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Self-adaptive dual-metal-site pairs in metal-organic frameworks for selective CO2 photoreduction to CH4

Abstract

Solar-light-driven reduction of CO2-to-CH4 is a complex process involving multiple elementary reactions and various by-products. Achieving high CH4 activity and selectivity therefore remain a significant challenge. Here we show a bioinspired photocatalyst with flexible dual-metal-site pairs (DMSPs), which exhibit dynamic self-adaptive behaviour to fit mutative C1 intermediates, achieving CO2-to-CH4 photoreduction. The Cu and Ni DMSPs in their respective single-site forms under flexible microenvironment are incorporated into a metal-organic framework (MOF) to afford MOF-808-CuNi. This dramatically boosts CH4 selectivity up to 99.4% (electron basis) and 97.5% (product basis), and results in a high production rate of 158.7 μmol g−1 h−1 with a sacrificial reagent. Density functional theory calculations reveal that the flexible self-adaptive DMSPs can stabilize various C1 intermediates in multistep elementary reactions, leading to highly selective CO2-to-CH4 process. This work demonstrates that efficient and selective heterogeneous catalytic processes can be achieved by stabilizing reaction intermediates via the self-adaptive DMSP mechanism.

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Fig. 1: Schematic illustration of the self-adaptation concept.
Fig. 2: TEM observations and structural characterization of MOF-808-CuNi.
Fig. 3: Photocatalytic CO2 reduction performance.
Fig. 4: Charge transfer in CO2 photoreduction over MOF-808-CuNi.
Fig. 5: Detection of the reaction mechanism for the photoreduction of CO2 to CH4.
Fig. 6: Self-adaptive Cu and Ni sites for the selective photoreduction of CO2 to CH4.

Data availability

The data that support the plots within this paper and other findings of this study are available from the corresponding authors upon reasonable request. Source data are provided with this paper.

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Acknowledgements

This work was financially supported by the National Key Projects for Fundamental Research and Development of China (grant no. 2016YFB0600901 C.Z.), National Natural Science Foundation of China (grant nos. 22038010 to C.Z., 21978212 to H.H., 21725101 to H.L.J., 22161142001 to H.L.J., 91961119 to D.M. and 21521001 to H.L.J.) and the Science and Technology Plans of Tianjin (grant nos. 18PTSYJC00180 C.Z. and 19PTSYJC00020 H.H.). We thank the 1W1B station for X-ray absorption fine structure measurements at BSRF and Testing Centre of Tiangong University for providing some analytical tests.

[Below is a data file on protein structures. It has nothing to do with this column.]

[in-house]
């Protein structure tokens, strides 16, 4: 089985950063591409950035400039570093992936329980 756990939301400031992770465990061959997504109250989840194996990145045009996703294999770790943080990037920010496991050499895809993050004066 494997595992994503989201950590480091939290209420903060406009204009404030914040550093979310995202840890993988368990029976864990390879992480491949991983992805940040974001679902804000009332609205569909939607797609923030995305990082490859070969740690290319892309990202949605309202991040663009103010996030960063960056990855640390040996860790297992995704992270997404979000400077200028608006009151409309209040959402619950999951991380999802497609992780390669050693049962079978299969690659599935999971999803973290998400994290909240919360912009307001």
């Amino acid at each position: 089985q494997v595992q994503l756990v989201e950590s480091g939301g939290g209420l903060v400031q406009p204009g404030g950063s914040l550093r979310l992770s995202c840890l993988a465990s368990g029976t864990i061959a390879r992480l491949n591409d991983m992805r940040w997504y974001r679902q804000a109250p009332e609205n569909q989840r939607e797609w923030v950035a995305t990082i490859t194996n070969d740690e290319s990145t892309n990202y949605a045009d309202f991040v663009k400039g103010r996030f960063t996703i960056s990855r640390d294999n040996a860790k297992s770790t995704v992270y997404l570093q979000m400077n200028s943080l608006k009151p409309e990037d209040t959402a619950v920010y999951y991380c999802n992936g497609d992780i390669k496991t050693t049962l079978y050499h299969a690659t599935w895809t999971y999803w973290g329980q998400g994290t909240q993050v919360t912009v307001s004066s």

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Contributions

C.Z. and H.L.J. conceived the idea, supervised and directed the project. H.L.J., J.L. and H.H. designed the study. J.L. and H.H. performed the experiments. W.X., X.S. and D.M. performed the theoretical calculations and analysed the DFT data. J.L. and K.S. conducted the DRIFTS and ESR experiments. C.W., L.N. and Y.L. participated in some experiments. C.L. and Y.P. studied the proton source in the photocatalytic product by synchrotron-radiation photoionization–mass spectrometry. J.L., H.H., H.L.J., K.S. and C.Z. cowrote the paper. All authors discussed the results and commented on the paper.

Corresponding authors

Correspondence to Hai-Long Jiang, Donghai Mei or Chongli Zhong.

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The authors declare no competing interests.

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Peer review information Nature Catalysis thanks Julien Bonin, Mohamad Hmadeh and the other, anonymous, reviewer(s) for their contribution to the peer review of this work.

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Supplementary information

Supplementary Information

Supplementary Figs. 1–46, Tables 1–15 and Notes 1–12.

Supplementary Video

Video 1 AIMD simulations.

Supplementary Data 1

Data 1 Atomic coordinates of the initial and final configurations of the trajectories in AIMD simulations.

Supplementary Data 2

Data 2 Coordinates for electronic structure.

Source data

Source Data Fig. 2

TEM observations and structural characterization of MOF-808-CuNi.

Source Data Fig. 3

Photocatalytic CO2 reduction performance.

Source Data Fig. 4

Charge transfer in CO2 photoreduction over MOF-808-CuNi.

Source Data Fig. 5

Detection of the reaction mechanism for the photoreduction of CO2 to CH4.

Source Data Fig. 6

Self-adaptive Cu and Ni sites for the selective photoreduction of CO2 to CH4.

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Li, J., Huang, H., Xue, W. et al. Self-adaptive dual-metal-site pairs in metal-organic frameworks for selective CO2 photoreduction to CH4. Nat Catal 4, 719–729 (2021). https://doi.org/10.1038/s41929-021-00665-3

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